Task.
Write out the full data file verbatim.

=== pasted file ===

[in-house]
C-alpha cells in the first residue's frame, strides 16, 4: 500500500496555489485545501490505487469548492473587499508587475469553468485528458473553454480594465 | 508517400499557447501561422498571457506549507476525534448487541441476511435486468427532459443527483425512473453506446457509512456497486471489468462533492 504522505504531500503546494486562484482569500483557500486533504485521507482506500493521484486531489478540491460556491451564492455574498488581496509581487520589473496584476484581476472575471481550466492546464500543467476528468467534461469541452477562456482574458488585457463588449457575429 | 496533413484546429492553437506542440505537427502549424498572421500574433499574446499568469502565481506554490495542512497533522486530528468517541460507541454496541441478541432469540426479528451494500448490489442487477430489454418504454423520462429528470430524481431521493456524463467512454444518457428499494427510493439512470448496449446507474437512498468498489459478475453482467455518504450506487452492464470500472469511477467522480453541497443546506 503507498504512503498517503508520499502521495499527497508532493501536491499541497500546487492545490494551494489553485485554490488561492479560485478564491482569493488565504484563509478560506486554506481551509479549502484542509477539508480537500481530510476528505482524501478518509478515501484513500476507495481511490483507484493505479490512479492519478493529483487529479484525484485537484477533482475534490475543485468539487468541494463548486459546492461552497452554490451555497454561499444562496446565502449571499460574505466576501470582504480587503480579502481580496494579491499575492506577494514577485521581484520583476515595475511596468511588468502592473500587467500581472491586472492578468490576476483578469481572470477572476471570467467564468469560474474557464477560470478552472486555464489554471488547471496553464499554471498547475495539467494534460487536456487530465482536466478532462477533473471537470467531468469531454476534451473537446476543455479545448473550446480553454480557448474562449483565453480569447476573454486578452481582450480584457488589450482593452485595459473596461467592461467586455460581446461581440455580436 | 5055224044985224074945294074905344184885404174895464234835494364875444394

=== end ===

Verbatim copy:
[in-house]
C-alpha cells in the first residue's frame, strides 16, 4: 500500500496555489485545501490505487469548492473587499508587475469553468485528458473553454480594465 | 508517400499557447501561422498571457506549507476525534448487541441476511435486468427532459443527483425512473453506446457509512456497486471489468462533492 504522505504531500503546494486562484482569500483557500486533504485521507482506500493521484486531489478540491460556491451564492455574498488581496509581487520589473496584476484581476472575471481550466492546464500543467476528468467534461469541452477562456482574458488585457463588449457575429 | 496533413484546429492553437506542440505537427502549424498572421500574433499574446499568469502565481506554490495542512497533522486530528468517541460507541454496541441478541432469540426479528451494500448490489442487477430489454418504454423520462429528470430524481431521493456524463467512454444518457428499494427510493439512470448496449446507474437512498468498489459478475453482467455518504450506487452492464470500472469511477467522480453541497443546506 503507498504512503498517503508520499502521495499527497508532493501536491499541497500546487492545490494551494489553485485554490488561492479560485478564491482569493488565504484563509478560506486554506481551509479549502484542509477539508480537500481530510476528505482524501478518509478515501484513500476507495481511490483507484493505479490512479492519478493529483487529479484525484485537484477533482475534490475543485468539487468541494463548486459546492461552497452554490451555497454561499444562496446565502449571499460574505466576501470582504480587503480579502481580496494579491499575492506577494514577485521581484520583476515595475511596468511588468502592473500587467500581472491586472492578468490576476483578469481572470477572476471570467467564468469560474474557464477560470478552472486555464489554471488547471496553464499554471498547475495539467494534460487536456487530465482536466478532462477533473471537470467531468469531454476534451473537446476543455479545448473550446480553454480557448474562449483565453480569447476573454486578452481582450480584457488589450482593452485595459473596461467592461467586455460581446461581440455580436 | 5055224044985224074945294074905344184885404174895464234835494364875444394